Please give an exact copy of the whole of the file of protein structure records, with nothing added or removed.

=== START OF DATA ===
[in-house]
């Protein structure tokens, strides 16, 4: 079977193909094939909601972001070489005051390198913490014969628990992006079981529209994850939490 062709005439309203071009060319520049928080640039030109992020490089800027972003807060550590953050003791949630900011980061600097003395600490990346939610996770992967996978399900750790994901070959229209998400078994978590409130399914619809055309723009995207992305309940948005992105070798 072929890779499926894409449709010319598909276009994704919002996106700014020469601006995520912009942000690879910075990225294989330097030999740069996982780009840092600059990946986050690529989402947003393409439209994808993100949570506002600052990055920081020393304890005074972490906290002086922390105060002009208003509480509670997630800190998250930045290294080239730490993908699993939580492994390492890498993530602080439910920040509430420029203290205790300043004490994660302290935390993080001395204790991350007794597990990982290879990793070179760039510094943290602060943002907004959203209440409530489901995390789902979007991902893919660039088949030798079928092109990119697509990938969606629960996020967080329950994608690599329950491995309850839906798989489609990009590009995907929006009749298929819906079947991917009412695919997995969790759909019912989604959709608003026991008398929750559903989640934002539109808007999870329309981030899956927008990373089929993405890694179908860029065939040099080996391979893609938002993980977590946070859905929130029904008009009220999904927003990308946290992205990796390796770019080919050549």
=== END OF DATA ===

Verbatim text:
[in-house]
């Protein structure tokens, strides 16, 4: 079977193909094939909601972001070489005051390198913490014969628990992006079981529209994850939490 062709005439309203071009060319520049928080640039030109992020490089800027972003807060550590953050003791949630900011980061600097003395600490990346939610996770992967996978399900750790994901070959229209998400078994978590409130399914619809055309723009995207992305309940948005992105070798 072929890779499926894409449709010319598909276009994704919002996106700014020469601006995520912009942000690879910075990225294989330097030999740069996982780009840092600059990946986050690529989402947003393409439209994808993100949570506002600052990055920081020393304890005074972490906290002086922390105060002009208003509480509670997630800190998250930045290294080239730490993908699993939580492994390492890498993530602080439910920040509430420029203290205790300043004490994660302290935390993080001395204790991350007794597990990982290879990793070179760039510094943290602060943002907004959203209440409530489901995390789902979007991902893919660039088949030798079928092109990119697509990938969606629960996020967080329950994608690599329950491995309850839906798989489609990009590009995907929006009749298929819906079947991917009412695919997995969790759909019912989604959709608003026991008398929750559903989640934002539109808007999870329309981030899956927008990373089929993405890694179908860029065939040099080996391979893609938002993980977590946070859905929130029904008009009220999904927003990308946290992205990796390796770019080919050549």